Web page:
# Using a single Ed25519 key for encryption and signature

The libsodium documentation contains a function crypto_sign_ed25519_pk_to_curve25519 that converts an Ed25519 key into a Curve25519 one, so it can be used for both key exchange/encryption and signing:

"Ed25519 keys can be converted to Curve25519 keys, so that the same key pair can be used both for authenticated encryption (crypto_box) and for signatures (crypto_sign)."

The same page ends "Notes: If you can afford it, using distinct keys for signing and for encryption is still highly recommended."

My question is whether reusing an Ed25519 keypair for both uses has been proven secure anywhere, for example in the sense of Joint Security of Encryption and Signature or a similar paper?

The two constructions seem to be:

• EdDSA signature (i.e. "Schnorr signature done properly")
• Ephemeral DH key exchange using a one-time keypair on the sender side and the recipient's public key (mapped to Curve25519).

Both involve a one-time ephemeral keypair and a hash function, I'm fine with the random oracle model (so we can assume the EdDSA nonce, which is actually a function of the key and message, is really random) and one can get domain separation by including a separation tag in the key exchange, i.e. when Alice wants to send a file to Bob whose public key is Q, she picks a pair (r, r.P) and sets the key as k = H(r.Q, "this is a key not a signature") or something similar.

Intuitively this should be fine in the random oracle model; has someone actually (dis)proved it though?

• That's kind of unfair. I think it is not recommended because security would be hard to proof :) Jul 22, 2016 at 11:07
• @MaartenBodewes I don't expect it to be hard to prove if you're willing to assume that XSalsa20 and SHA512 are independent hash functions modeled as random oracles. Jul 22, 2016 at 14:44
• I was hoping DH+EdDSA was such a standard combination that someone had done it in the appendix of their paper somewhere as part of a larger work ... on its own it's only really worth an eprint, I agree with Maarten here. But considering that libsodium has a function for doing this in practice, it's probably worth someone trying just to be sure. It would make a good first proof for a PhD student perhaps.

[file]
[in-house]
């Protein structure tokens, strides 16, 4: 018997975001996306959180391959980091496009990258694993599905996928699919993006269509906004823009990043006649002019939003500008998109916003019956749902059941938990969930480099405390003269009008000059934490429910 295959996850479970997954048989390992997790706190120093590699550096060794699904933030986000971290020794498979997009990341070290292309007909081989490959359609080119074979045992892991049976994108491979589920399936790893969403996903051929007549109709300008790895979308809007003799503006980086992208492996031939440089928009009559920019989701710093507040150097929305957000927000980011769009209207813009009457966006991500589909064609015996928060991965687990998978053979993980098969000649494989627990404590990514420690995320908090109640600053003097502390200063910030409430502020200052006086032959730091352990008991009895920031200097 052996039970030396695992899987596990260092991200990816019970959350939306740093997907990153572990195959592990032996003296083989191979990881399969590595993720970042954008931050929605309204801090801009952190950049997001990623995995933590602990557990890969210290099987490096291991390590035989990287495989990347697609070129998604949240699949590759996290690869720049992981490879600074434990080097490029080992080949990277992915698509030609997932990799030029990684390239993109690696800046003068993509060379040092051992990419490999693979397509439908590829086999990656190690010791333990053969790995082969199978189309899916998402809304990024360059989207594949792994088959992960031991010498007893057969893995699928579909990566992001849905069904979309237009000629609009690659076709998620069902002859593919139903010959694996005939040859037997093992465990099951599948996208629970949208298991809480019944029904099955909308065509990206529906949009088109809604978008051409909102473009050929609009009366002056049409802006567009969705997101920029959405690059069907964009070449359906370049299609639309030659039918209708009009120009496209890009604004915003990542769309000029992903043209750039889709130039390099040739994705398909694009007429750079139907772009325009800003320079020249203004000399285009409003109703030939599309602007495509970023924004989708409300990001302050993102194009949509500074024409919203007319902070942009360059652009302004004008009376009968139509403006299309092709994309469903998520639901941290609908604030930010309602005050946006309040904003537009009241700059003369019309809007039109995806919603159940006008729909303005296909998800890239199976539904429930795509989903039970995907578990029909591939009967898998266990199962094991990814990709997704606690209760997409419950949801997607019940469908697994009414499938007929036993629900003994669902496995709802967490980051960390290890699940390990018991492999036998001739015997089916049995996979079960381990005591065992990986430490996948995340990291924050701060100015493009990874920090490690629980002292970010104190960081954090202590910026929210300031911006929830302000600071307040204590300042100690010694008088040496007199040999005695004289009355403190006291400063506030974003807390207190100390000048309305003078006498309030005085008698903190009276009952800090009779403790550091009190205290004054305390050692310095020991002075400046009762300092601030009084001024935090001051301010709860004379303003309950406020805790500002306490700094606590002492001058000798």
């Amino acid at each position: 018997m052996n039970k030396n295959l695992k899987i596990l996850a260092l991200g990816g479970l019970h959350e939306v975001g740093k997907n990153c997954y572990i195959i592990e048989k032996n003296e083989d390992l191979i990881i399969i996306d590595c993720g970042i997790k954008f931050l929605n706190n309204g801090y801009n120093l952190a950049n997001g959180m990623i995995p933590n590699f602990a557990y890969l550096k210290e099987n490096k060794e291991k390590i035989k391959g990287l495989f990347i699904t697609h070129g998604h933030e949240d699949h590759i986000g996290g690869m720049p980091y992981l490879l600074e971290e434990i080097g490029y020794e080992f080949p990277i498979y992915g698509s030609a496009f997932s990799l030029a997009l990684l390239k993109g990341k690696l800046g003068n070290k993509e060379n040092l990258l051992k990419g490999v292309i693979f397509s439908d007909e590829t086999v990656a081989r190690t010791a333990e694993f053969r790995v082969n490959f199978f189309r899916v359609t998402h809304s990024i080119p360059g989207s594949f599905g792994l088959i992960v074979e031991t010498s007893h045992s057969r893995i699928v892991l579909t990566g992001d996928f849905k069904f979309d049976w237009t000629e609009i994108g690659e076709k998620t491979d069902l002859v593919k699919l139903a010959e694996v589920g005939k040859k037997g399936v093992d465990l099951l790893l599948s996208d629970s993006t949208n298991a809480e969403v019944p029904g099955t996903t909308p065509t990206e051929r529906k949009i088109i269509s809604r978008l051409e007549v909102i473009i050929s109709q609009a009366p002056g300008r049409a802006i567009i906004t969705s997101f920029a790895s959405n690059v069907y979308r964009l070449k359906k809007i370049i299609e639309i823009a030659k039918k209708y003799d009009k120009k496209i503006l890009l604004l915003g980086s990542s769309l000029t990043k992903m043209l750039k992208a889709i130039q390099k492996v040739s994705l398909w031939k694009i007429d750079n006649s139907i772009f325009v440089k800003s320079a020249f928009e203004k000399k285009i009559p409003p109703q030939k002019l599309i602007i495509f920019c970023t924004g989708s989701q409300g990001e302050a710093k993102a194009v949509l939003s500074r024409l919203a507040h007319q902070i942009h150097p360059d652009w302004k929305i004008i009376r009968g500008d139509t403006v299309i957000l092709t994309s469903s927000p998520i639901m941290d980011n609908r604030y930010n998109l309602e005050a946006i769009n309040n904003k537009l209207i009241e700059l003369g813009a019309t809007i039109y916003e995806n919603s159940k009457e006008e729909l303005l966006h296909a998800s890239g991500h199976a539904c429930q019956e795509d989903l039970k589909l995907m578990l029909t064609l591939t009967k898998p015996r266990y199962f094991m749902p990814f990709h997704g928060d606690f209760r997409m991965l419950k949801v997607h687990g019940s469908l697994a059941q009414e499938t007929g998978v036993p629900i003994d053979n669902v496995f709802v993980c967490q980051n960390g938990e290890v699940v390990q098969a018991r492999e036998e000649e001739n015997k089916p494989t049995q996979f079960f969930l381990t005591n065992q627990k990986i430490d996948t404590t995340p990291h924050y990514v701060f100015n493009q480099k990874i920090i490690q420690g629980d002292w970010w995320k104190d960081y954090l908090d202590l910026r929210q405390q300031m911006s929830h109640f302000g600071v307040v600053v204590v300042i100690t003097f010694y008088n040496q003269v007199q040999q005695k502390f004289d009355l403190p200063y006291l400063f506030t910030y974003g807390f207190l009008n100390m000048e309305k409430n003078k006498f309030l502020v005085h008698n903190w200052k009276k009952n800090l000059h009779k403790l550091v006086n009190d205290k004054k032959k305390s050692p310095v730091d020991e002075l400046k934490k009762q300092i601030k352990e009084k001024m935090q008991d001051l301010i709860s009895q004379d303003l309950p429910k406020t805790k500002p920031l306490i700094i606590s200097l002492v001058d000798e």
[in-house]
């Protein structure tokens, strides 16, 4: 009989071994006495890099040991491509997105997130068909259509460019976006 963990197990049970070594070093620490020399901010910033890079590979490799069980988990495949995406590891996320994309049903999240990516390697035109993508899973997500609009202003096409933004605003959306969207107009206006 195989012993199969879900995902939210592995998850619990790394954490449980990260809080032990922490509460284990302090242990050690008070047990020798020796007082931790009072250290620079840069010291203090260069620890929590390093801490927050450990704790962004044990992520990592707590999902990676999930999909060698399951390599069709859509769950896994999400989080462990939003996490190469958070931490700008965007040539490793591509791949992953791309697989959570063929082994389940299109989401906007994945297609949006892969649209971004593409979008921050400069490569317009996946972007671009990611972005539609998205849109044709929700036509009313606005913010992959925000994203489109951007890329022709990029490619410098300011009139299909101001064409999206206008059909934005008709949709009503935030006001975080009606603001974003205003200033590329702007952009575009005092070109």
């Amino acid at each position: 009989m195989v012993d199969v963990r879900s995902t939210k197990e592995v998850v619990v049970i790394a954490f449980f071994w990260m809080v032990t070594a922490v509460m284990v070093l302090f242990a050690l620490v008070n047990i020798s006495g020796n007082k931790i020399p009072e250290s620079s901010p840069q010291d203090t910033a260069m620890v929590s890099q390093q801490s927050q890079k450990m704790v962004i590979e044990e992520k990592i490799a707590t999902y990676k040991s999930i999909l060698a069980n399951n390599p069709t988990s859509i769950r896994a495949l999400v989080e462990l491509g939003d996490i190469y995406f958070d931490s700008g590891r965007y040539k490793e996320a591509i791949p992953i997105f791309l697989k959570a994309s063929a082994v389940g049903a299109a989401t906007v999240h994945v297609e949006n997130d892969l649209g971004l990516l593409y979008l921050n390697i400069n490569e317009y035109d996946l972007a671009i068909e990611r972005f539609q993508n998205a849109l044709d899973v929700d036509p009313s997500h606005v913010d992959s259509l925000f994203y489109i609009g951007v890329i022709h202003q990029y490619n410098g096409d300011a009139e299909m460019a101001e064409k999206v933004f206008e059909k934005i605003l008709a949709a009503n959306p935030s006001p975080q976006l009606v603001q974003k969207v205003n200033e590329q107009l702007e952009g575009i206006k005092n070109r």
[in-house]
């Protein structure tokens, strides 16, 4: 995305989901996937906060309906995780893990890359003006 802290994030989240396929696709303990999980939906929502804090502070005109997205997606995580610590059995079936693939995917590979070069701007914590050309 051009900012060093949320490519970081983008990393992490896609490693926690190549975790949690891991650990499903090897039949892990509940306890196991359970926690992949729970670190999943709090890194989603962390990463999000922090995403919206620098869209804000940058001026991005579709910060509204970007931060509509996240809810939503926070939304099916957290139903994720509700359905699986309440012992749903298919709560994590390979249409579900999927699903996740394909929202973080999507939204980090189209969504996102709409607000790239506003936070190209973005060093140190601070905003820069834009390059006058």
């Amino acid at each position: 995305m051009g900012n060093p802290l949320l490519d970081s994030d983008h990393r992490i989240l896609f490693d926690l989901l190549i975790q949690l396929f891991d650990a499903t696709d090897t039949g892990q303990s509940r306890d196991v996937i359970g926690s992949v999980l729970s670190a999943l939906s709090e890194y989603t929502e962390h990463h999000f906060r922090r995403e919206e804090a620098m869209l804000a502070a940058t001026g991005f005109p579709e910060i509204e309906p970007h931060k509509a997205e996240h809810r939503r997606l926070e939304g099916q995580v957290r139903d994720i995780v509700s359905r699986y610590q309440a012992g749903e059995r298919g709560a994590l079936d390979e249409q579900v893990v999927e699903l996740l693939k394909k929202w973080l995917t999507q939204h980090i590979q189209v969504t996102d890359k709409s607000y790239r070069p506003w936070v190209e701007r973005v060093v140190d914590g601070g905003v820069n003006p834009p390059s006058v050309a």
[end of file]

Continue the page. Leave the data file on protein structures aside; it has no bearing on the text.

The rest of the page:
– user2552
Jul 24, 2016 at 8:47

Update (2022): See On using the same key pair for Ed25519 and an X25519 based KEM.

The paper On the Joint Security of Encryption and Signature in EMV is very close. Section 4.4, "On the Joint Security of ECIES and EC-Schnorr", states the following result:

Theorem 2. In the random oracle model ECIES-KEM and EC-Schnorr are jointly secure if the gap-DLP problem and gap-DH problem are both hard.

Obviously, this does not apply to EdDSA/DH out of the box: ECIES is a certain application of Diffie–Hellman, and EdDSA is a slightly modified variant of elliptic-curve Schnorr signatures. However, the proof sketches in the paper should be easily adaptable to EdDSA combined with any other reasonable Diffie–Hellman incarnation. (The details of this depend a little on how the DH shared secret is used for symmetric (authenticated) encryption, but it seems possible to modify the proof for all realistic settings.)

• That's interesting! I am working in a commercial company with both ed25519 and x25519 and we would love to use just one key pair, but so far we haven't. Actually, we would be willing to pay for someone to prove this. But who can do it? Finding such expertise seems hard. Feb 7, 2018 at 20:53
• I think a summary of the 2021 paper would be a great addition as it could be more readable. Jul 31, 2022 at 13:58
• In the paper it seems to indicate this is OK to do. But it acquires X25519 shared secret from the Ed25519 key through a DH key exchange. Then it does an HKDF-Extract on the shared secret, the resulting derived key is then used (for KEM?). My question is why is HKDF-Extract needed? And if it is needed, why should a salt be needed especially since its unlikely to have a rainbow attack here. Sep 16, 2022 at 5:16